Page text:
Chapter

The Legacy of Kant: Giuseppe Mazzini’s Cosmopolitanism of Nations

Nadia Urbinati

in Giuseppe Mazzini and the Globalization of Democratic Nationalism, 1830-1920

Published by British Academy

Published in print September 2008 | ISBN: 9780197264317
Published online February 2012 | e-ISBN: 9780191734472 | DOI: http://dx.doi.org/10.5871/bacad/9780197264317.003.0002

Series: Proceedings of the British Academy

The Legacy of Kant: Giuseppe Mazzini’s Cosmopolitanism of Nations

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This chapter argues that Giuseppe Mazzini's thought belongs to the tradition of cosmopolitanism insofar as he deems the self-determination of autonomous and democratic nations the precondition for a peaceful international order. Countering the nationalistic interpretation of his thought, and Giovanni Gentile's reading in particular, it maintains that Mazzini, whose political education occurred in the aftermath of the collapse of Napoleon's empire, believed that the individual (as a primary good and the recipient of equal rights) and the nation (as the collective sovereign that has the power of giving individual rights a legal status) were the two modern agents of political and moral resistance against imperial projects. Beginning with the Abbé de Saint–Pierre, Kant, and the Saint–Simonians, the pact of union and the association of autonomous nations became, in a kind of federative covenant of mutual help and cooperation, the language of European democrats and republicans. In the 20th century it was adopted by those jurists who deemed the consolidation of the rule of law and constitutional democracy intermediary and necessary steps towards a global legal order. Mazzini must be interpreted as belonging to this tradition, though in a peculiar way since he was a cosmopolitan not despite, but because of, his advocacy of the principle of nationality.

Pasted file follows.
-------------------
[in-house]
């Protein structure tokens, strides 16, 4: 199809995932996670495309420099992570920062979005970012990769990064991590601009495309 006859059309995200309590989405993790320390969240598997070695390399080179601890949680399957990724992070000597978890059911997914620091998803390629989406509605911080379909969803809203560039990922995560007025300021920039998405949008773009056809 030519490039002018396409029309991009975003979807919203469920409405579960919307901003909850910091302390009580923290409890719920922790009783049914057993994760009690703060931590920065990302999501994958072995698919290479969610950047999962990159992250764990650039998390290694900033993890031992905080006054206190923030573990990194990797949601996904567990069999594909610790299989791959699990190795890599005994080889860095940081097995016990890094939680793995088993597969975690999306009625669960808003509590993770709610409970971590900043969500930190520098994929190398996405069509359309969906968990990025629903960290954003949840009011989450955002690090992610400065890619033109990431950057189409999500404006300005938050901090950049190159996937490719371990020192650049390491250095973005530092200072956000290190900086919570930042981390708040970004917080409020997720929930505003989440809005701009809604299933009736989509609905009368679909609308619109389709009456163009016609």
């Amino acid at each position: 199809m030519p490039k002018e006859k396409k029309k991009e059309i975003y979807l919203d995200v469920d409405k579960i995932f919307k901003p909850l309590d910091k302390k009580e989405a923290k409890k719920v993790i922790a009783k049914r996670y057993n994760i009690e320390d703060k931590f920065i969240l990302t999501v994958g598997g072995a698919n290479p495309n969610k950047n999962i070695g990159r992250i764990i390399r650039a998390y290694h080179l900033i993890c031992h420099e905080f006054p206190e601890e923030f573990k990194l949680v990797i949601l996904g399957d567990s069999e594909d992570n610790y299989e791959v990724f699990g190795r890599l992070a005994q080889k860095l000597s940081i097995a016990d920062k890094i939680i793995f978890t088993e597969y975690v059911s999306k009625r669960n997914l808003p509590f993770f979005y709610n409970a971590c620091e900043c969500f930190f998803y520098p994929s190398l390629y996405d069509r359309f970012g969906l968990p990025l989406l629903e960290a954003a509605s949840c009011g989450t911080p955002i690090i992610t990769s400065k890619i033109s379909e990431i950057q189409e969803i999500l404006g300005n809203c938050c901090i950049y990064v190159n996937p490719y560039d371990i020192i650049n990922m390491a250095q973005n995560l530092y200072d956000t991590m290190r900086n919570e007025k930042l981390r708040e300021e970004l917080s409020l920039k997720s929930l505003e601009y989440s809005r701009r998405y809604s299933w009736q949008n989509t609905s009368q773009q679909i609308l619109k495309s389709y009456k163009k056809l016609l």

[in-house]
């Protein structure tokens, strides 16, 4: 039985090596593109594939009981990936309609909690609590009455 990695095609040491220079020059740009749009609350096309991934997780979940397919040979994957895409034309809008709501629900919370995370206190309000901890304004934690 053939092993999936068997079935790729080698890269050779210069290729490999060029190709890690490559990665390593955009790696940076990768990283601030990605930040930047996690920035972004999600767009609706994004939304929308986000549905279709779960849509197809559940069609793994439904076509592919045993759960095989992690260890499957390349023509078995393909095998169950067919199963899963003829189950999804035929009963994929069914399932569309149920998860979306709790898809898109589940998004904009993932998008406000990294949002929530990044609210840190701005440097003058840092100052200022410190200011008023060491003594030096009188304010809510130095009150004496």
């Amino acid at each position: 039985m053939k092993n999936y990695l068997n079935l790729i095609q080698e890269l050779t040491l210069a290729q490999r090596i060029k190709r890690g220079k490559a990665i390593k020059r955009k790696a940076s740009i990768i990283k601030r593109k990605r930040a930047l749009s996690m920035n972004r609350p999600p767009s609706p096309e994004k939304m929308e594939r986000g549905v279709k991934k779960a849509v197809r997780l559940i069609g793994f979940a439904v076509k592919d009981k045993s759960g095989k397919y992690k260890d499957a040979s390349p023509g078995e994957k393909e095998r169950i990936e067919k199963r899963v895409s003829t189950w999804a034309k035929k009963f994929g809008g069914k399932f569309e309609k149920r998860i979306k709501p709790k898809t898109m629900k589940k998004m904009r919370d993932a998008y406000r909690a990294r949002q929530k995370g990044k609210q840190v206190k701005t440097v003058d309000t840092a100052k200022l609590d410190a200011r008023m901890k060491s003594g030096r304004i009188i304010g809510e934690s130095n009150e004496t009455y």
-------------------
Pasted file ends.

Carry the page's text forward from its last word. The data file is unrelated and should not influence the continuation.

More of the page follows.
Keywords: self-determination; peaceful international order; political resistance; moral resistance; autonomous nations; democrats; republicans; rule of law; constitutional democracy; nationality

Chapter.  12098 words. 

Subjects: Modern History (1700 to 1945)

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